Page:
You may well be worse off if you are dead. The Government is to clamp down on the payment of state pensions to people who are dead, which is apparently a particular problem when they move overseas upon retirement.
Otherwise these are come of the changes and how they may affect individual investors:
– As expected, there is to be a restriction on Venture Capital Trust (VCT) “enhanced share buy-backs” upon which there was a recent consultation. In future VCT investments that are conditionally linked in any way to a VCT buy-back or that have been made within 6 months of a disposal of shares in the same VCT, will not qualify for new tax relief. This is going to be tricky for some investors and VCT taxation is already complex enough, so ShareSoc would have preferred a less strict rule.
– There will be a new tax relief for equity and certain debt investments in social enterprises. Charities, community interest companies or community benefit societies will be eligible.
– The permitted maximum level of ISA subscriptions will be £11,880 in 2014-15, which is an increase in line with CPI. No mention of imposing an overall limit as was rumoured.
– There are several attacks on “tax avoidance” with new capital gains taxes where non-residents dispose of UK residential properties, on those who use intermediary companies to appear as if self-employed when they are in fact employed (as the IR35 rules are already in place it is unclear what else is being contemplated here), and on structures used by hedge fund managers and investment bankers to minimise tax.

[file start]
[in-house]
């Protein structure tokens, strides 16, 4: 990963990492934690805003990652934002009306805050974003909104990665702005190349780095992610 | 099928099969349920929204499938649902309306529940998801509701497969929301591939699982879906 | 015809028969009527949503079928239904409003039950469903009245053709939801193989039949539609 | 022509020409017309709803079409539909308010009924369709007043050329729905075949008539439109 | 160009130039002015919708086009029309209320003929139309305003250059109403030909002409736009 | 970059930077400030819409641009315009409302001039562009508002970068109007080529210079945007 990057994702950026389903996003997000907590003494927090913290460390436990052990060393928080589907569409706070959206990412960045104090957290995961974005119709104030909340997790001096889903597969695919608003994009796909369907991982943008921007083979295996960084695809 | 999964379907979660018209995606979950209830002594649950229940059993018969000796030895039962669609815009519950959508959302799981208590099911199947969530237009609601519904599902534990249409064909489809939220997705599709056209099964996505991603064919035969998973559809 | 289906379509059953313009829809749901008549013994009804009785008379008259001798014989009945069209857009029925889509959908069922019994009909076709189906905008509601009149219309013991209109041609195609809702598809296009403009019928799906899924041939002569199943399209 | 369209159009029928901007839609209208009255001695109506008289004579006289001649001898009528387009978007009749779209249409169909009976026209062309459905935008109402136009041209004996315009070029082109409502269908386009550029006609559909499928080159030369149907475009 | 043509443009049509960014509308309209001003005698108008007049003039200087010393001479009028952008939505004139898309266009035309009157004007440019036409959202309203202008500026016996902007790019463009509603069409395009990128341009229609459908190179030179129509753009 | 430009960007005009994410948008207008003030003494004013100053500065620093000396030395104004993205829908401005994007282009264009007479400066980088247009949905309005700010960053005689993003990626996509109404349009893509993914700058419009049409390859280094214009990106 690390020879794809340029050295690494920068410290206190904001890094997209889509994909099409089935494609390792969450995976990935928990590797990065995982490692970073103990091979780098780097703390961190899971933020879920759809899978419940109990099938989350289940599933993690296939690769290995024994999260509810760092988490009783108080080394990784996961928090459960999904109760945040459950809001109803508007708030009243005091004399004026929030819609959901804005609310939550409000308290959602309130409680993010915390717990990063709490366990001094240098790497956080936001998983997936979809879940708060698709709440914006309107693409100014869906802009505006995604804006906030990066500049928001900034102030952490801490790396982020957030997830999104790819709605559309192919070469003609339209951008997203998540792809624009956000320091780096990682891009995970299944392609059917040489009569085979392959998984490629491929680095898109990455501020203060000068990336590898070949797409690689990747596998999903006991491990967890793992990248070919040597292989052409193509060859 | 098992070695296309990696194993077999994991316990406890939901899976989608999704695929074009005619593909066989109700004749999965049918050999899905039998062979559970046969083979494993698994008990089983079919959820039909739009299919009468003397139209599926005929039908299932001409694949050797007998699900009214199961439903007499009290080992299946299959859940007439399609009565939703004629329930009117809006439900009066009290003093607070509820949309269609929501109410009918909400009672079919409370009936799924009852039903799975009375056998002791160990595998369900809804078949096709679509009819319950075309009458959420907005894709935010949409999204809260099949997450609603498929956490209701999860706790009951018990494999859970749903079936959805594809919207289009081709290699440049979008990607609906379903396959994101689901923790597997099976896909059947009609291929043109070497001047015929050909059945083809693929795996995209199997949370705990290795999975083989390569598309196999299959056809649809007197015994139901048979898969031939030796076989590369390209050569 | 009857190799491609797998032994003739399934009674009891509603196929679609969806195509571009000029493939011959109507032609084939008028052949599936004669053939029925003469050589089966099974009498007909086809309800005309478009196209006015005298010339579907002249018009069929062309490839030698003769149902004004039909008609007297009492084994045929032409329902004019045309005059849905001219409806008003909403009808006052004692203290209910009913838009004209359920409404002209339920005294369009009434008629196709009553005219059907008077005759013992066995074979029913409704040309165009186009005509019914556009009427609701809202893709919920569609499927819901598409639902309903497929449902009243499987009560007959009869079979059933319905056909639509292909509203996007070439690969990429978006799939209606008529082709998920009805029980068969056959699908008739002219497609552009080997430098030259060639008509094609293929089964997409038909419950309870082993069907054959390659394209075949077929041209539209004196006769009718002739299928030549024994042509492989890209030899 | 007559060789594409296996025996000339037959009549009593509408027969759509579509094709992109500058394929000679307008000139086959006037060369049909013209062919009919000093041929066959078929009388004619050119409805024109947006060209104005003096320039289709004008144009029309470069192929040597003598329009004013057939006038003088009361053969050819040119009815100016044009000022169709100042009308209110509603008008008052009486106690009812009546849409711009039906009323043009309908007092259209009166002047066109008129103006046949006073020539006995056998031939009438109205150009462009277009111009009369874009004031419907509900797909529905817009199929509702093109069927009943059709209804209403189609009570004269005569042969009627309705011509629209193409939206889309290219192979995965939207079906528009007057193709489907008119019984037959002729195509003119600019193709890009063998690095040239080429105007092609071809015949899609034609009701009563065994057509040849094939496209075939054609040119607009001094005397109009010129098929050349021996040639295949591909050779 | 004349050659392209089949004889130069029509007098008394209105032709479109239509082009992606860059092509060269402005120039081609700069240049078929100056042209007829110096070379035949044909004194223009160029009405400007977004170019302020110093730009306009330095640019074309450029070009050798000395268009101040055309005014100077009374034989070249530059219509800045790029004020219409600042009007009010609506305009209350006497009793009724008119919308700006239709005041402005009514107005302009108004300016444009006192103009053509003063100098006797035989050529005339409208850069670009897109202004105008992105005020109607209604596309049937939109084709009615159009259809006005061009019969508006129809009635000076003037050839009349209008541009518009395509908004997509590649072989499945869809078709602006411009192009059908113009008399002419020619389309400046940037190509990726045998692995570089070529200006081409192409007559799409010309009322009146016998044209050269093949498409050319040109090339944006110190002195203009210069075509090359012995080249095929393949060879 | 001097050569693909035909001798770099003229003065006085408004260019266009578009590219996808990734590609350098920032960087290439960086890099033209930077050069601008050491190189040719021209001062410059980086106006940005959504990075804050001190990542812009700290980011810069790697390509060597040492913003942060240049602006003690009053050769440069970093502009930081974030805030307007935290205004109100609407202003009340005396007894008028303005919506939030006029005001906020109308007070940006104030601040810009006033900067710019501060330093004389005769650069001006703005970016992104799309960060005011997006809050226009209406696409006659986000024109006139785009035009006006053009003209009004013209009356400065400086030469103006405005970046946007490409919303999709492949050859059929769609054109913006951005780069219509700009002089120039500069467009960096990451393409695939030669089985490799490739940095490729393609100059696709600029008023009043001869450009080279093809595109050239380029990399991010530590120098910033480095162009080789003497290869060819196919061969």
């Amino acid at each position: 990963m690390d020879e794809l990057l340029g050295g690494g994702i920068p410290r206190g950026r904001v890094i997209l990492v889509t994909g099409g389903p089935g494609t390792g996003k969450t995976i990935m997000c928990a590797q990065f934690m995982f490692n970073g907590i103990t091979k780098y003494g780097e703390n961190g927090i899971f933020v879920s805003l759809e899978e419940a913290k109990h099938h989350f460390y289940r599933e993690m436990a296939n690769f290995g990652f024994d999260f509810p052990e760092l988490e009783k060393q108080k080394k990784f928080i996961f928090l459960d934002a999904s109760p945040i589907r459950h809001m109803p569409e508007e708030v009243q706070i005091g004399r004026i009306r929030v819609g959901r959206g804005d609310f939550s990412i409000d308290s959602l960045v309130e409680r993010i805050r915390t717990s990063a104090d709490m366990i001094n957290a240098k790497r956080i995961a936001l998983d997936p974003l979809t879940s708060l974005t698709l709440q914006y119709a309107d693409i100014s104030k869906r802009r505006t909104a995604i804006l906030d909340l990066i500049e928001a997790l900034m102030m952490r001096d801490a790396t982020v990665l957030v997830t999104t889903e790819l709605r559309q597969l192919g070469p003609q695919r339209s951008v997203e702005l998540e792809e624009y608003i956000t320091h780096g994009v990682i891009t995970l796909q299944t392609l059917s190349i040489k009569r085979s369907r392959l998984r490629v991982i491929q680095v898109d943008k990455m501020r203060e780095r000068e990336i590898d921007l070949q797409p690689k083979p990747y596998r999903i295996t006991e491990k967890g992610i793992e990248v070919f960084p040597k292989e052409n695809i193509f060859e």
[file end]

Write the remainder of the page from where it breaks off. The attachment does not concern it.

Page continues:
– The basic personal allowance is to rise to £10,000, but the age allowances for those born before April 1948 are frozen. The age at which you are elligible for a state pension is also likely to rise as the Government is reviewing this and it may rise to 69 for people in their early thirties.
– There is encouragement for fracking and for the development of offshore oil and gas fields.
– Another change to VCTs is that the VCT rules will be changed so that “investors can subscribe for VCT shares via nominees”. This is surely a retrograde step as some VCTs have in the past demonstrated major corporate governance problems (ShareSoc ran a campaign on one of them and there have been other cases in the past where shareholders instigated “revolutions” and changes of management). Allowing nominees will make these kinds of campaigns a lot more difficult and this is a retrograde step surely that has been ill considered. ShareSoc is always opposed to the extension of the use of nominee accounts.
But perhaps the best news was that Mr Osborne was more positive about the health of the economy and projections for future budget deficits. But this budget is in essence fiscally neutral so any giveaways may only come before the next general election.